If I curl this resource, it returns a 200 with the contents of the 404 page. That makes sense:

If I hit it directly in my browser (/netlify-support-test) I see the contents of the 404 page (same as the redirect above) but my browser’s URL doesn’t change (and doesn’t have the query params in it)

Screen Shot 2021-01-07 at 4.24.22 PM

That all makes sense. Because this is a rewrite, Netlify is making a request to the URL with the query params behind the scenes, so any query params are hidden from the URL bar and from the curl.

But that request that’s happening behind the scenes isn’t working as expected

I have one more rewrite rule setup. This one is designed to be a rewrite that points to a URL with query params. Here’s the rule:

/netlify-support-test-params /.netlify/functions/netlify-support-test?foo=bar 200

Note that this is pointing at a netlify (lambda) function with explicit query parameters. The lambda function’s code is really simple. It’s essentially echoing back the query parameters.

Screen Shot 2021-01-07 at 4.45.14 PM

So my expectation is that if I curl /netlify-support-test-params I’ll get a 200 and it will echo back {"query": {"foo": "bar"}. But it does not. The lambda receives no query parameters:

However, if I do include some query params myself in the request, it echoes those back. For example, if I curl /netlify-support-test-params?hello=world, I get a 200 with {"query":{"hello":"world"}} echoed back to me:

What gives?

Is my expectation incorrect here? It appears Netlify’s rewrites/proxy engine is not actually making a request with query params in tow. To restate:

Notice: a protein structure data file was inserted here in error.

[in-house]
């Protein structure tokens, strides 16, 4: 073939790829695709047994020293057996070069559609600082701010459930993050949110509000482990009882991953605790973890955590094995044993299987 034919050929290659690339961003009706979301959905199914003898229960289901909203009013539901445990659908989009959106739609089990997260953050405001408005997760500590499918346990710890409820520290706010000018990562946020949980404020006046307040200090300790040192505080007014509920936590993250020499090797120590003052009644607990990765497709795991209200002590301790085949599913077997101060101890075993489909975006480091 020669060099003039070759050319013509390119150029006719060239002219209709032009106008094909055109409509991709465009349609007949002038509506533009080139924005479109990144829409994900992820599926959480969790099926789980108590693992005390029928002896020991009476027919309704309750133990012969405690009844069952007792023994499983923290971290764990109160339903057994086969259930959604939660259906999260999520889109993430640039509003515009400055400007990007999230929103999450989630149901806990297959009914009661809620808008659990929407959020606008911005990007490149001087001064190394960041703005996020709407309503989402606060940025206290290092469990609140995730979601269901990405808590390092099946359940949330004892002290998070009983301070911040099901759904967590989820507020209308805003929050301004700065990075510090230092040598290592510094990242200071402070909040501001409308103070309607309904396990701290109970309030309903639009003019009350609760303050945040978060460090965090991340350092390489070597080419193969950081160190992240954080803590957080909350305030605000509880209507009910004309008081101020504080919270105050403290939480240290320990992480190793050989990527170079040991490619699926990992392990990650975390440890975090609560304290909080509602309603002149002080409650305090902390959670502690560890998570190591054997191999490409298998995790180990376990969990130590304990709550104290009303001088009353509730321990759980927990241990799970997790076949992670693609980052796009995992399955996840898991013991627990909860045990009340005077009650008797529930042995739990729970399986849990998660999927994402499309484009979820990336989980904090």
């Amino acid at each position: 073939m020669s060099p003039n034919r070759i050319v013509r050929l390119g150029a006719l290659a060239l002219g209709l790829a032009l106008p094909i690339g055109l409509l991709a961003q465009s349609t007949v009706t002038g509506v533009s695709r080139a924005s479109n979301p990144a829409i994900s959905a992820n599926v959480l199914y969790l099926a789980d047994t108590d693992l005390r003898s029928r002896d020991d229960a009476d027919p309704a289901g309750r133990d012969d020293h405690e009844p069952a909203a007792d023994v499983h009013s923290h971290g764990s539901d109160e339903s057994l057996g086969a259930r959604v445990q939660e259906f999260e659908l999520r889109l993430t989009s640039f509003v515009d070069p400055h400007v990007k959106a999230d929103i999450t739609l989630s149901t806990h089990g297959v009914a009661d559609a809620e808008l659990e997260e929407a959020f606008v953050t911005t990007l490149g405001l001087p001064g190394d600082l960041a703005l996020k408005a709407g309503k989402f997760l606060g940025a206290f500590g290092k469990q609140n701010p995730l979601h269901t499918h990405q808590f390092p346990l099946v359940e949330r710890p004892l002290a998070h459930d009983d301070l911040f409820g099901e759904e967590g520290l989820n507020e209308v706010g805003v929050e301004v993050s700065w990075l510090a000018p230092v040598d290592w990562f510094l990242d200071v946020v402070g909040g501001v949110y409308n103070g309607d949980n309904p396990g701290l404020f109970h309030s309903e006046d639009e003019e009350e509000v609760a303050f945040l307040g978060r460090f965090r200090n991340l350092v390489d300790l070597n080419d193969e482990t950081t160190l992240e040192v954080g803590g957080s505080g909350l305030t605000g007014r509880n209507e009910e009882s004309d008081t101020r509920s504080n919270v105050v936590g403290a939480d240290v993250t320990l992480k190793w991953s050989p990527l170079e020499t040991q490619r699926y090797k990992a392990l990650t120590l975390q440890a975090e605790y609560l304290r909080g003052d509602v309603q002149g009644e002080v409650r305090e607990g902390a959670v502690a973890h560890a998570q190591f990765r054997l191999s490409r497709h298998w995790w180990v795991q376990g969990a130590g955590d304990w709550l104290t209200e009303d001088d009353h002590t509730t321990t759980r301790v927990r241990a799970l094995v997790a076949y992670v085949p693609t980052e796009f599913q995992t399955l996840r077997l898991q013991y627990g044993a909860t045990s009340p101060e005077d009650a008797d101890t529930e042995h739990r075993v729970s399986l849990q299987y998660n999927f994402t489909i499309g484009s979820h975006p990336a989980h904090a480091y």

Given this rule: /path /rewrite?with=params 200

I expect: a request to /path will result in Netlify making a request to /rewrite?with=params behind the scenes and then returning a 200 result to /path.

But what I get is that a request to /path results in, apparently, Netlify making a request to /rewrite without any query params and returning a 200 result to /path.

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Hey there,
We put this question to the team who works on our proxy and they explained that rewrites to functions work differently than rewrites to other paths. They suggested that you could accomplish what you want by grabbing the incoming path (/.netlify/functions/netlify-support-test?foo=bar) directly in your function using event.path and then parsing the param you’re interested in within your function. Sorry for the confusion here. Let us know if that solution would work for you.